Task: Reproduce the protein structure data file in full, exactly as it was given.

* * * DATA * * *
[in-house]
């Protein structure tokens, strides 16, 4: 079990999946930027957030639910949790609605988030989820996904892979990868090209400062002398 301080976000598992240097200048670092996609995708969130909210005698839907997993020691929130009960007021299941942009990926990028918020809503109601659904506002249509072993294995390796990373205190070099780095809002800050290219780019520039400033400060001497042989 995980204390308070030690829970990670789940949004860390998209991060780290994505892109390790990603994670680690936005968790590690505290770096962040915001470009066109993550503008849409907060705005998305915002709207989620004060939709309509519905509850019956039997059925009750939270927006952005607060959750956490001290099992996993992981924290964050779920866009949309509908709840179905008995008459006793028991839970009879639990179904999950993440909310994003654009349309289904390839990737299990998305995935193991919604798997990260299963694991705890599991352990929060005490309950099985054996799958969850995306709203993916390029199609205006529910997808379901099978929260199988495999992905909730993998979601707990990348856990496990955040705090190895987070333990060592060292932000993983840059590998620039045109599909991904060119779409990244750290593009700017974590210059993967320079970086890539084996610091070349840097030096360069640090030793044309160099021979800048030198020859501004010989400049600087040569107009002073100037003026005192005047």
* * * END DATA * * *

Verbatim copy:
[in-house]
């Protein structure tokens, strides 16, 4: 079990999946930027957030639910949790609605988030989820996904892979990868090209400062002398 301080976000598992240097200048670092996609995708969130909210005698839907997993020691929130009960007021299941942009990926990028918020809503109601659904506002249509072993294995390796990373205190070099780095809002800050290219780019520039400033400060001497042989 995980204390308070030690829970990670789940949004860390998209991060780290994505892109390790990603994670680690936005968790590690505290770096962040915001470009066109993550503008849409907060705005998305915002709207989620004060939709309509519905509850019956039997059925009750939270927006952005607060959750956490001290099992996993992981924290964050779920866009949309509908709840179905008995008459006793028991839970009879639990179904999950993440909310994003654009349309289904390839990737299990998305995935193991919604798997990260299963694991705890599991352990929060005490309950099985054996799958969850995306709203993916390029199609205006529910997808379901099978929260199988495999992905909730993998979601707990990348856990496990955040705090190895987070333990060592060292932000993983840059590998620039045109599909991904060119779409990244750290593009700017974590210059993967320079970086890539084996610091070349840097030096360069640090030793044309160099021979800048030198020859501004010989400049600087040569107009002073100037003026005192005047």